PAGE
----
I arrived at Northwatd Hill RSPB Reserve about 10.30 this morning and bumped into a couple scanning the brambles on the track down to Bromhey Farm office, being nosey, of course I asked them if there was anything of interest. They said a male Redstart had just landed on the road with a load a finches a short while ago, but had not bee seen since. Parking my car I off loaded the muddied ropes and grappling hooks we'd used a couple of days previously to remove several bags of plastic and 25 assorted casr and lorry tyres from the tidal creek at Queenborough on the Isle of Sheppey.

Afterwards I made my way to Sweeney Veiwpoint (keeing an eye out for the Redstaart of course). On the reservoir, so noisily evident were a few hundred Greylag Geese. On the veiw benches I met the couple who'd actually seen the Redstart a short while earlier.

A hawthorn bush had a half a dozen small brown birds flitting through it, The bins reveiled them to be mostly Whitethroats doing thier characteristic dart up and down flights, maybe after insects, I guessed them to be juveniles fattening up for their massive migratory passage to tropical Africa, Arabia or even Pakistan. So talking of migratory birds, quite a few Swallows were overhead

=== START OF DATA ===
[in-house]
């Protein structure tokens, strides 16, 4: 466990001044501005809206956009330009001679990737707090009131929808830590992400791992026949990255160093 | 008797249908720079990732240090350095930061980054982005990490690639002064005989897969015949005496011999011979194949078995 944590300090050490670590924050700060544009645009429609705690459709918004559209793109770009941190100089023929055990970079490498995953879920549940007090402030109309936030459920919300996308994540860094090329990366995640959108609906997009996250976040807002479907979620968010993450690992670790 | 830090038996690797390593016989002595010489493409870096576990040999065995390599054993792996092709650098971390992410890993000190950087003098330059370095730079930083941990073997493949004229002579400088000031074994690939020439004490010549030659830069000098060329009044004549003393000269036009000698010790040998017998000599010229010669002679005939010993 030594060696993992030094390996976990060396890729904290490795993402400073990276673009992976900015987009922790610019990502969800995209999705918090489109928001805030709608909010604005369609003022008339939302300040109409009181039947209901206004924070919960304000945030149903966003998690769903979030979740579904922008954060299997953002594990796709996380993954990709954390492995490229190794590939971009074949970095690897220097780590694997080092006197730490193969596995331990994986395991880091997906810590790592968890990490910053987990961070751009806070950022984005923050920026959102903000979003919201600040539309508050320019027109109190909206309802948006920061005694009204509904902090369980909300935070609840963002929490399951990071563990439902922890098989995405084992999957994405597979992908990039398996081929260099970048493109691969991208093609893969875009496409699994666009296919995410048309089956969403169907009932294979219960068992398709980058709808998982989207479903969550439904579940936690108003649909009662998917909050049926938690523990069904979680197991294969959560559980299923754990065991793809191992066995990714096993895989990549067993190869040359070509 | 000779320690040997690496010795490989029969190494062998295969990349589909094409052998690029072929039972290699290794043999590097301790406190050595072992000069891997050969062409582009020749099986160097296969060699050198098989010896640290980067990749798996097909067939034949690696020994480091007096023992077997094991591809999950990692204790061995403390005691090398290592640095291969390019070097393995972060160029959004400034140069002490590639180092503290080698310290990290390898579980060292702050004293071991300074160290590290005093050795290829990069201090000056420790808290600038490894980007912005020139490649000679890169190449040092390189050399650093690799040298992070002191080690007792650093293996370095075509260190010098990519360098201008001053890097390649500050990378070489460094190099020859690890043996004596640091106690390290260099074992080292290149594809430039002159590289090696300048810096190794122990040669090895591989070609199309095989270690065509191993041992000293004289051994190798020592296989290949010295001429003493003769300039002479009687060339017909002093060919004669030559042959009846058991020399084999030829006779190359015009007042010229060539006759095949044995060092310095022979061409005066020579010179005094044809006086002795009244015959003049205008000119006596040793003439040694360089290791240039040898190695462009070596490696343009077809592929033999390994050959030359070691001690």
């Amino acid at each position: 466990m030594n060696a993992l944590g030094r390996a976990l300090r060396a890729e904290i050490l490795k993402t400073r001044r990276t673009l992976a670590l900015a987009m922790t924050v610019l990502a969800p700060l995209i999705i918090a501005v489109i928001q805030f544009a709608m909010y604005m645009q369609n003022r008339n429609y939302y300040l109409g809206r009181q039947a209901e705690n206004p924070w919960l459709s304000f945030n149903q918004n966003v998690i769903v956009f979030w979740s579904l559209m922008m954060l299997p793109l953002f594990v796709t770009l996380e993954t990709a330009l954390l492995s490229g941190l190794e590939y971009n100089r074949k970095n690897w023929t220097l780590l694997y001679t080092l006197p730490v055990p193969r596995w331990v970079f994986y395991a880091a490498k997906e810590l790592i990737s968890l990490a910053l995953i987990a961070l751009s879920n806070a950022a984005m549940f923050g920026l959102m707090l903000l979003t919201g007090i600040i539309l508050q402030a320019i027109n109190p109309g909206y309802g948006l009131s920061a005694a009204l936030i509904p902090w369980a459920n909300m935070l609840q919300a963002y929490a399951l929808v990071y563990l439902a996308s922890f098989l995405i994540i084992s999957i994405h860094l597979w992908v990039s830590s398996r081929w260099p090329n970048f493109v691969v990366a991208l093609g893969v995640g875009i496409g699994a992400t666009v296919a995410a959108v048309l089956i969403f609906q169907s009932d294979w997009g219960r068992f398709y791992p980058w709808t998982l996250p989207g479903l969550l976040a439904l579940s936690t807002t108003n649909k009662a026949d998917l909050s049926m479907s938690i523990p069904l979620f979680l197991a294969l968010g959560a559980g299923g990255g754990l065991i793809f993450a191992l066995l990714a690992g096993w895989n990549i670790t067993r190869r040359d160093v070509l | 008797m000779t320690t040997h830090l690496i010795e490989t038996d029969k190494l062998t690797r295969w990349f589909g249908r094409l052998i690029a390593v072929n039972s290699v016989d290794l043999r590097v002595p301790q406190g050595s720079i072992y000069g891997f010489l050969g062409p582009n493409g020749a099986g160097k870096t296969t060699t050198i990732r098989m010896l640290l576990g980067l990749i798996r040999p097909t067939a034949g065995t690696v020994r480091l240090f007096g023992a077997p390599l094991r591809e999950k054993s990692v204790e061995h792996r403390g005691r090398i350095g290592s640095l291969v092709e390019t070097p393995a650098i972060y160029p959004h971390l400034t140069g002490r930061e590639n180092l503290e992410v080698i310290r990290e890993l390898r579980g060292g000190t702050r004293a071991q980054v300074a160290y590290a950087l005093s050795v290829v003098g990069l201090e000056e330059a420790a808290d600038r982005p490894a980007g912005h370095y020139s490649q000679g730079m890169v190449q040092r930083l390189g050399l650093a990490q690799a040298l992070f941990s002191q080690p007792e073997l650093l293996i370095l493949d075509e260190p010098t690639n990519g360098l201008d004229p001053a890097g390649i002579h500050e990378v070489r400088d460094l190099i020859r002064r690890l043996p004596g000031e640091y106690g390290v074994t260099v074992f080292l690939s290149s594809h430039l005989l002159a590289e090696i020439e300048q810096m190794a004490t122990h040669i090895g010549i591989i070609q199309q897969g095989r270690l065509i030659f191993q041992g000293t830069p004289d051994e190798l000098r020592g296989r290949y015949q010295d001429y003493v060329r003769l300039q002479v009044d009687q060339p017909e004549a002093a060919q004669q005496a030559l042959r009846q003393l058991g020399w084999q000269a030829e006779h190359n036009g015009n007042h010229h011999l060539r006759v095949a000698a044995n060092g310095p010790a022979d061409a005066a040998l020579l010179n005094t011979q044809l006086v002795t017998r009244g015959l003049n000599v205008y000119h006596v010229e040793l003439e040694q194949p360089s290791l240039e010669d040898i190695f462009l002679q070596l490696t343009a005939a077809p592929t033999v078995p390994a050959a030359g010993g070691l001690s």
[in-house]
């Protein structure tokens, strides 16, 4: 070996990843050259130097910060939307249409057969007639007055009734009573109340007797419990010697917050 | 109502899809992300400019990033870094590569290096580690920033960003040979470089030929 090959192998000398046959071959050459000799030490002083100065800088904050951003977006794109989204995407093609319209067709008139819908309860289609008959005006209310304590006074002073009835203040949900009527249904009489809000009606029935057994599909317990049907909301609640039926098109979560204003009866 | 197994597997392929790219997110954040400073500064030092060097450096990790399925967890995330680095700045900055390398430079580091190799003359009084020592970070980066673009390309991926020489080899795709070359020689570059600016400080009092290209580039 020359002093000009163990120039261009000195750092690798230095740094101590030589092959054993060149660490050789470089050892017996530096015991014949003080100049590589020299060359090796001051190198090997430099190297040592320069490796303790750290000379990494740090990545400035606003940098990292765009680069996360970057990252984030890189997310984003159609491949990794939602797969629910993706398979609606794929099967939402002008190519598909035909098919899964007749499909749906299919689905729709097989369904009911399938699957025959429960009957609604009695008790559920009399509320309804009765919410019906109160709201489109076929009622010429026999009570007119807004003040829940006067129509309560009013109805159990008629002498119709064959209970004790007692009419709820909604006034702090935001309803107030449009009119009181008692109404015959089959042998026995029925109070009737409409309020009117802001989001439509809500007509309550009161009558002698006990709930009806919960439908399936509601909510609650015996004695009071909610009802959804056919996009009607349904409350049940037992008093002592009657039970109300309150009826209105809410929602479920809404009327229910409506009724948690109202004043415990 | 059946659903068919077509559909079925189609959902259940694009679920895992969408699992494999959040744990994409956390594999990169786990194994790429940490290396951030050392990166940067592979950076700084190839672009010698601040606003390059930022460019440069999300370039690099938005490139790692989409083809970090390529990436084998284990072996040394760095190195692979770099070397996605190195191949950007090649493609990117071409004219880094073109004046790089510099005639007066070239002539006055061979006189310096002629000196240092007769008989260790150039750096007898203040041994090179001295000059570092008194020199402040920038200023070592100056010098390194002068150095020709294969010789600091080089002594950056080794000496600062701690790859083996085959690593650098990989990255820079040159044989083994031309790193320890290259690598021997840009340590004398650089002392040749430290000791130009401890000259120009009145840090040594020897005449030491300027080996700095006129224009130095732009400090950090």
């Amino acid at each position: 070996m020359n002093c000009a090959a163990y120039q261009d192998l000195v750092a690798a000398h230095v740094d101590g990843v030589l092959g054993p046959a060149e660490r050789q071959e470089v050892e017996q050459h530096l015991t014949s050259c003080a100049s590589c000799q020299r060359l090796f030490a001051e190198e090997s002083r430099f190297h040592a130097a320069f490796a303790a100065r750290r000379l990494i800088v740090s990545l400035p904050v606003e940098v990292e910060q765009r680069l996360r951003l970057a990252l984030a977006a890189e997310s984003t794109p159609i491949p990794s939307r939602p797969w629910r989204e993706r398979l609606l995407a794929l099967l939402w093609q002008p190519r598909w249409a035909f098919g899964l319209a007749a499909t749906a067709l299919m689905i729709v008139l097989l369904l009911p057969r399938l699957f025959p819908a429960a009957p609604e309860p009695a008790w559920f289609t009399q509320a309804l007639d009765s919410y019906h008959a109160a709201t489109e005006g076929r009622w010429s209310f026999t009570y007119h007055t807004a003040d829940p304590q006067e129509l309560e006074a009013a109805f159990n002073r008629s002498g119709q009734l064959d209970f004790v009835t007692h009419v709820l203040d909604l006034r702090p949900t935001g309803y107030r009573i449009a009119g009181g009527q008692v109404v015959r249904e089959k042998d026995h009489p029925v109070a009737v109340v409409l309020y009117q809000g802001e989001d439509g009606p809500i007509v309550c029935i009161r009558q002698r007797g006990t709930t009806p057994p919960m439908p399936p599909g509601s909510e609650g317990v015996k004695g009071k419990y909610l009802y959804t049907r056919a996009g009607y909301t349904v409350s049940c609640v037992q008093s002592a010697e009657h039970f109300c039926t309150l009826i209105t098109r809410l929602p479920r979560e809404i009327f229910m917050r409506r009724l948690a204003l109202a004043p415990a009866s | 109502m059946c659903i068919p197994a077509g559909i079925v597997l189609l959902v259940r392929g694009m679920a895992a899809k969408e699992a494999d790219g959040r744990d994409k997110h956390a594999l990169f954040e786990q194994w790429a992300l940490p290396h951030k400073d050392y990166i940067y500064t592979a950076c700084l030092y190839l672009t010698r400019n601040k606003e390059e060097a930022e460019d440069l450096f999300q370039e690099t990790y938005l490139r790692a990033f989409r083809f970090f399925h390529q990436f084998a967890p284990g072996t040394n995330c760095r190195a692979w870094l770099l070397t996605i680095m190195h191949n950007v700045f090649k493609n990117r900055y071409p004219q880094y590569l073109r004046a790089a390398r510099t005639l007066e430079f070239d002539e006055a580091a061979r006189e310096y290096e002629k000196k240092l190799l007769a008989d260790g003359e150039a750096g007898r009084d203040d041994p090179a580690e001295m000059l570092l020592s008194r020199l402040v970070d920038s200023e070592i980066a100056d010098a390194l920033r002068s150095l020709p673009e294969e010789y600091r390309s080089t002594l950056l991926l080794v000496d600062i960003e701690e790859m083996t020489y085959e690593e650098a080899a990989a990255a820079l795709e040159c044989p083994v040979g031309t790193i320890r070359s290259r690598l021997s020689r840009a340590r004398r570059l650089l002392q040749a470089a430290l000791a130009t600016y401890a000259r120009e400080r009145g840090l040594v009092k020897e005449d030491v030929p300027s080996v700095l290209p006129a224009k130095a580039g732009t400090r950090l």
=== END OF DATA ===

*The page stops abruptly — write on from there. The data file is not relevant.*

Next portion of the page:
Aloft was also a Buzzard giving its' distictive mew, so ear-reaching and unmistakeable, I love to watch them riding the thermals scanning the vista below with their incredible eyesight. Every now and then as if they have gained too much free height or spotting something warranting closer scrutiny they fold their wings losing lift plummeting like a sky-diver for a few hundred feet, then opening the 'parachute' to continue (at a more conveinient level) the visual search for the next meal.

Still a few butterflies were on the wing in the cloud strewn intermitant sunny periods, Whites Large and Small, Tortoiseshells, Red Admirals and Gatekeeper.

After another quick squiss along the track for the Redstart I copped a couple of interesting Hoverflies. Eureodes luniger and Chrysotoxum festivum, both common but immensely entertaining and real demonstration of the theory of Batesian Mimicry, i.e. looking similar to a dangerous or distastfull species to ward off potential predators, maybe not for the attacked individual, the  deterent effect, saving future generations.